VANCOUVER, B.C. – The B.C. Trucking Association (BCTA) believes the proposed eight-lane tunnel which would replace the existing George Massey Tunnel (GMT) is not only a less safe and costlier option than a bridge, but would also be more harmful to the environment.
BCTA president and CEO Dave Earle voiced his opposition to the replacement tunnel, saying it would not address one of the most concerning issues with the current tunnel – congestion.
The Metro Vancouver Board gave the thumbs up to the proposed replacement tunnel Nov. 1, a recommendation that will now go the province for review and public consultation.
The province’s previous Liberal government had intended to replace the tunnel with a 10-lane bridge, but the plan was scrapped by the current NDP government, which took over in 2017.
The eight-lane tunnel would allot one lane in each direction for transit use, leaving six lanes for traffic, compared to the current GMT which has four lanes counter flowed in the mornings and afternoons to accommodate traffic flow.
“With one transit lane in each direction, that leaves only three lanes for vehicles, which is what we have now for traffic traveling at peak periods in the rush-hour direction,” said Earle. “It is a nightmare eight to 12 hours per weekday, severely congested eight to 10 hours on weekends. On weekdays, even traffic moving against rush hour is if often delayed 20 to 40 minutes.”
Earle also said the proposed tunnel would not be able to accommodate oversized loads or trucks carrying dangerous goods, rerouting drivers over the Alex Fraser Bridge, which could add an hour to their drive time.
Safety is another concern when it comes to traffic tunnels.
Earle said the current GMT experiences higher than average collision rates and poses unsafe conditions for emergency responders.
Citing a 2016 study, Earle said collisions within the GMT tend to be more severe than elsewhere on B.C.’s Hwy 99 corridor. He also said a 2015 report estimates that a bridge could reduce the frequency of collisions by around 35%.
“Building a new tunnel, even with improved geometrics, can’t completely resolve these safety concerns for either emergency responders or motorists,” said Earle. “For example, fires resulting from a crash will lower visibility and air quality, making conditions much more dangerous than on a bridge, even in a better designed tunnel.”
Cost and timing are other factors to consider when choosing between a tunnel or bridge.
Earle said “you can get more bang for your buck” with a bridge, as the recently halted 10-lane option was similar in estimated price as the now eight-lane tunnel proposal.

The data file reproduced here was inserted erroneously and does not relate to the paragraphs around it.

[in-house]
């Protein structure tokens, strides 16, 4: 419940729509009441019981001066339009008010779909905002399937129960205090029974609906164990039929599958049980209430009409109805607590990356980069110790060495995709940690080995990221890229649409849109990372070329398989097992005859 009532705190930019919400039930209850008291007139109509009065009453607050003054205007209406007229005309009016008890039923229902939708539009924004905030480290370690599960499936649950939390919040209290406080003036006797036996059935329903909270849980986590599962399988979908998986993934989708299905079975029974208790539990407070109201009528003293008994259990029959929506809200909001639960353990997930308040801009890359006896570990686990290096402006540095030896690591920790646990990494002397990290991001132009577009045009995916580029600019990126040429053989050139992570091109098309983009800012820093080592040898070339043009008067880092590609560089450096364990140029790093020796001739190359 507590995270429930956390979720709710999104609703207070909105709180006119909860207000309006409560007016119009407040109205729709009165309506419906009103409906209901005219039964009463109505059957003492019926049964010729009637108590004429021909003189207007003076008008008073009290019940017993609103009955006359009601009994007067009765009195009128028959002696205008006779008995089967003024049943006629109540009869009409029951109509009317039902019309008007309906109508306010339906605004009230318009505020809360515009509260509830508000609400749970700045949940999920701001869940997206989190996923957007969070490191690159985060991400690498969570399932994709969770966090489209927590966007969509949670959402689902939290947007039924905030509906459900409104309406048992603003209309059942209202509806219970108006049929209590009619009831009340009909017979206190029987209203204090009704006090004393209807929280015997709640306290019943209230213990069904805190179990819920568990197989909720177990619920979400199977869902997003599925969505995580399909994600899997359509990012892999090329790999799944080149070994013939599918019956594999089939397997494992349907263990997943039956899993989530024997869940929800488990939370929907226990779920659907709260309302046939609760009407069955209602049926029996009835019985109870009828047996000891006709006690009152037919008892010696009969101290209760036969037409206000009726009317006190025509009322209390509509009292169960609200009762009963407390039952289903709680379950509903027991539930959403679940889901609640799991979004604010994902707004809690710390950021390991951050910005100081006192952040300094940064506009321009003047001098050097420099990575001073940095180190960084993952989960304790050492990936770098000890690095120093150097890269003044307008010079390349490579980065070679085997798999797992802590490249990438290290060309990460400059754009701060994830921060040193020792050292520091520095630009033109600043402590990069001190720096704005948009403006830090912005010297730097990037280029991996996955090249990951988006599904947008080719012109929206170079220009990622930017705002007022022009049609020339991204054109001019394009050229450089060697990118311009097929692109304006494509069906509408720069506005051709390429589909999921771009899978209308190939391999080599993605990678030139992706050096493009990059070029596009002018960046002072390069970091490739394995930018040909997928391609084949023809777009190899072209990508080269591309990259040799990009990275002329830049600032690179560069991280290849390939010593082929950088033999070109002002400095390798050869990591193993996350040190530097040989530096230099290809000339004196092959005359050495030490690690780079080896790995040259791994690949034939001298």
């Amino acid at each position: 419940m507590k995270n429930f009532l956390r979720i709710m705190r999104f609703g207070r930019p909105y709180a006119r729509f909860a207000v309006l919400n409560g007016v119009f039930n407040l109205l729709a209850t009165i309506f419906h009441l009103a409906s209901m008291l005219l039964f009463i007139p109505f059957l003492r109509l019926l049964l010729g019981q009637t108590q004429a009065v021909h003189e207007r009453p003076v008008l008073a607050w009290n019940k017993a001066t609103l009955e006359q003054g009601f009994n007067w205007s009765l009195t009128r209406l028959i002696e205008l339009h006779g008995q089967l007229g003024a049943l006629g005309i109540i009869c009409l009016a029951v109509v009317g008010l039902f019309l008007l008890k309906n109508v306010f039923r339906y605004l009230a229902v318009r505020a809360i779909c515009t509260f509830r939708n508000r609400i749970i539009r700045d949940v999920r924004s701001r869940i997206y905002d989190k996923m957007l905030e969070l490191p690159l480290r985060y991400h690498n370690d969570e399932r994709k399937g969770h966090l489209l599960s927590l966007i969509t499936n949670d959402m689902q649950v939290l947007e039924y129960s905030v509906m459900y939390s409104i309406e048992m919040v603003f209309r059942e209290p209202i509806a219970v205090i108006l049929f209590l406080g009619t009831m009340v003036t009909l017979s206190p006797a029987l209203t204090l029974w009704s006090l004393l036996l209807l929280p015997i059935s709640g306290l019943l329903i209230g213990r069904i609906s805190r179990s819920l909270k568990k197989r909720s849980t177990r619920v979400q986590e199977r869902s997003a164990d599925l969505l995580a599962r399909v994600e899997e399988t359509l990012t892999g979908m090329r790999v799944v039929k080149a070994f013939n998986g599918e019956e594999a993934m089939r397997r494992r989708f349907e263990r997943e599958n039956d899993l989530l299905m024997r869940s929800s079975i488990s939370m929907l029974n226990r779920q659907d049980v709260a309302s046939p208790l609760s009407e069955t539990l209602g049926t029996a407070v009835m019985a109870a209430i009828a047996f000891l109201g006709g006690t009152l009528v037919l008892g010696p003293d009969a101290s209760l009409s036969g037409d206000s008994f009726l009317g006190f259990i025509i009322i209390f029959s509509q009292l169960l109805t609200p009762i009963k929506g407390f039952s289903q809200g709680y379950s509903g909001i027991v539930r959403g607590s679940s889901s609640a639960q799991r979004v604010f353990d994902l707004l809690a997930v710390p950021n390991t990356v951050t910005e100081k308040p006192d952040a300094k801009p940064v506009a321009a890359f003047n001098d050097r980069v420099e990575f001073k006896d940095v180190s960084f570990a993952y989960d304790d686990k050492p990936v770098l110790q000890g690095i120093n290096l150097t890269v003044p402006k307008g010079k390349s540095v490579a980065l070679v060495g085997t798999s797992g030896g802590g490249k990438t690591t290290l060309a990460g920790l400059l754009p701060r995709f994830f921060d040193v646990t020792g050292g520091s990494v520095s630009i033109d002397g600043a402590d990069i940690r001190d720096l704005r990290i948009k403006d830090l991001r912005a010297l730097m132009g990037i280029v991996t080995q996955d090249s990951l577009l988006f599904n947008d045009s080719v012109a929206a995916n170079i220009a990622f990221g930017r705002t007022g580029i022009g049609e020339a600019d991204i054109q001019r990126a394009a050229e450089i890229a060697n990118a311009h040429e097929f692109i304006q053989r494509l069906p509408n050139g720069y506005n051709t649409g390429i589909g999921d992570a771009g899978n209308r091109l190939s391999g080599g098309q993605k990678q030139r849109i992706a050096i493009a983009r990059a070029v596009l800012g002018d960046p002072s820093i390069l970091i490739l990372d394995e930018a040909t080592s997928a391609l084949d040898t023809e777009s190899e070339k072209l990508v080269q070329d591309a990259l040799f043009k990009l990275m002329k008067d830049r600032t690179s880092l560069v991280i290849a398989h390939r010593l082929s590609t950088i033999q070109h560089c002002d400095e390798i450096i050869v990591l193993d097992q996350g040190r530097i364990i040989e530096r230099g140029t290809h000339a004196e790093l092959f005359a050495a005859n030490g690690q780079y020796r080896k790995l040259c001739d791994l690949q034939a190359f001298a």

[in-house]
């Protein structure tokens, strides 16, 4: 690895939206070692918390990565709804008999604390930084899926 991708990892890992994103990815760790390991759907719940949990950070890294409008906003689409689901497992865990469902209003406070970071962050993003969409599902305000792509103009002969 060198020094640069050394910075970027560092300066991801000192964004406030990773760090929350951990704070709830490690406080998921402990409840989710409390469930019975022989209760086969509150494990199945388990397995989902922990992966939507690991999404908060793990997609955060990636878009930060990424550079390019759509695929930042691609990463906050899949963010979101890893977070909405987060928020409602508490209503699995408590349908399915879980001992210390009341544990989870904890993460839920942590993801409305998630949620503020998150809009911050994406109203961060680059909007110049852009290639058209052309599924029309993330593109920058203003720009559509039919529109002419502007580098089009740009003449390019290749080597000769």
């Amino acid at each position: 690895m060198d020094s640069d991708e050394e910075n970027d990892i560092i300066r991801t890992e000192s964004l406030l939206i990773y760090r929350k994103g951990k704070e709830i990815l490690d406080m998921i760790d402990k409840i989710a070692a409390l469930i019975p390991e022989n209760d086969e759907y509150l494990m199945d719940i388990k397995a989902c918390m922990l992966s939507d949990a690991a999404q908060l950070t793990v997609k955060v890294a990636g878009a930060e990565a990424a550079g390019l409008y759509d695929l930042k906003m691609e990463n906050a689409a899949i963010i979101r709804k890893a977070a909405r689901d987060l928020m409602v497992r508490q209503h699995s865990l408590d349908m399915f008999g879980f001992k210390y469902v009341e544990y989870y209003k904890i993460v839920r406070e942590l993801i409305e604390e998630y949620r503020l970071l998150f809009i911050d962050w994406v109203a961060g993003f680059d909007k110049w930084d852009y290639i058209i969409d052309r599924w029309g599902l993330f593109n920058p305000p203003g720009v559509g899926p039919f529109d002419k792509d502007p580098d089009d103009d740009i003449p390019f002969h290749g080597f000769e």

Shelley McGuinness, communications specialist for the BCTA, added that the cost of the tunnel is made that much more complicated with the requirement to create safe passage for pedestrians and cyclists.
“One a bridge, this is easy enough,” said McGuinness. “For a tunnel, not so much, and will increase the cost.”
Tunnels also take longer to complete, according to Earle, who said construction time is approximately 20-25% lengthier compared to bridges.
But with all the safety, cost, and truck restriction concerns the BCTA has, another issue comes to the forefront.
“The bigger issue is the environmental approval processes that must be extremely protracted,” said Earle. “This work was done for the bridge and did not involve an assessment of impact on riverbed disturbance, as the bridge did not touch the river.”
The proposed tunnel, however, would have an impact on the riverbed, and potentially a significant one.
“Our understanding is the tunnel proposal will require the removal of 1.5 million cubic meters of salt contaminated soil from the Fraser estuary, home of the largest salmon runs in B.C.,” said Earle. “This assessment will not be a small undertaking.”
The Mayors’ Task Force had endorsed a list of six options to replace the aging GMT in July, two of which were bridge options. Completion of the proposed immersed-tube tunnel is expected by 2027.
“From a goods movement perspective, the BCTA would prefer a replacement bridge because it’s safest for road users and emergency personnel,” said Earle, “it will improve efficiency and affordability by reducing transportation-related costs, and less congestion will also mean fewer emissions.”